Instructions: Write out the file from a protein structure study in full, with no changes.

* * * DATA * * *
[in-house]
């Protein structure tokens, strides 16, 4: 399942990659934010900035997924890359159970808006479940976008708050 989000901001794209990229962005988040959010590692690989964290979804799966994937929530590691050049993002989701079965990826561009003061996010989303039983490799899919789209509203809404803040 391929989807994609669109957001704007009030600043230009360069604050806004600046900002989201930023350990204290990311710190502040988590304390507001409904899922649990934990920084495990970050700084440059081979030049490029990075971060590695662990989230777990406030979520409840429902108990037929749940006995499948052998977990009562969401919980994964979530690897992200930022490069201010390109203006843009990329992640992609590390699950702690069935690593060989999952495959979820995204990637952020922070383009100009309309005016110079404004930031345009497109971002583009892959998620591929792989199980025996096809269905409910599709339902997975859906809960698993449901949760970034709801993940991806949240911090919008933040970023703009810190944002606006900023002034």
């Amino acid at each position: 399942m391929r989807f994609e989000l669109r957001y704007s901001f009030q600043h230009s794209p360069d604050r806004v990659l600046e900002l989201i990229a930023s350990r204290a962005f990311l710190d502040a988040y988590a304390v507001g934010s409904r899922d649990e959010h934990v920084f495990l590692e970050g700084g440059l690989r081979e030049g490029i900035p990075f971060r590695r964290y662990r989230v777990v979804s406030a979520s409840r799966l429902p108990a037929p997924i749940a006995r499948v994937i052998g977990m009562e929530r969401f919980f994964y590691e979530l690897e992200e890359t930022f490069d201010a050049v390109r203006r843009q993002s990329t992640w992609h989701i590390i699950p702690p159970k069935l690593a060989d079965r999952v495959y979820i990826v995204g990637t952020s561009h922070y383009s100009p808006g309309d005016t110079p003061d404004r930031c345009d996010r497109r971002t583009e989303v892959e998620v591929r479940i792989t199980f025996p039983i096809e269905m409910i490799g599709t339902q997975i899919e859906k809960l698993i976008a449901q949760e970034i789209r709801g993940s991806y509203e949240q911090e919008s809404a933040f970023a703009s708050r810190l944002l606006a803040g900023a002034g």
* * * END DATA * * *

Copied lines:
[in-house]
């Protein structure tokens, strides 16, 4: 399942990659934010900035997924890359159970808006479940976008708050 989000901001794209990229962005988040959010590692690989964290979804799966994937929530590691050049993002989701079965990826561009003061996010989303039983490799899919789209509203809404803040 391929989807994609669109957001704007009030600043230009360069604050806004600046900002989201930023350990204290990311710190502040988590304390507001409904899922649990934990920084495990970050700084440059081979030049490029990075971060590695662990989230777990406030979520409840429902108990037929749940006995499948052998977990009562969401919980994964979530690897992200930022490069201010390109203006843009990329992640992609590390699950702690069935690593060989999952495959979820995204990637952020922070383009100009309309005016110079404004930031345009497109971002583009892959998620591929792989199980025996096809269905409910599709339902997975859906809960698993449901949760970034709801993940991806949240911090919008933040970023703009810190944002606006900023002034």
């Amino acid at each position: 399942m391929r989807f994609e989000l669109r957001y704007s901001f009030q600043h230009s794209p360069d604050r806004v990659l600046e900002l989201i990229a930023s350990r204290a962005f990311l710190d502040a988040y988590a304390v507001g934010s409904r899922d649990e959010h934990v920084f495990l590692e970050g700084g440059l690989r081979e030049g490029i900035p990075f971060r590695r964290y662990r989230v777990v979804s406030a979520s409840r799966l429902p108990a037929p997924i749940a006995r499948v994937i052998g977990m009562e929530r969401f919980f994964y590691e979530l690897e992200e890359t930022f490069d201010a050049v390109r203006r843009q993002s990329t992640w992609h989701i590390i699950p702690p159970k069935l690593a060989d079965r999952v495959y979820i990826v995204g990637t952020s561009h922070y383009s100009p808006g309309d005016t110079p003061d404004r930031c345009d996010r497109r971002t583009e989303v892959e998620v591929r479940i792989t199980f025996p039983i096809e269905m409910i490799g599709t339902q997975i899919e859906k809960l698993i976008a449901q949760e970034i789209r709801g993940s991806y509203e949240q911090e919008s809404a933040f970023a703009s708050r810190l944002l606006a803040g900023a002034g």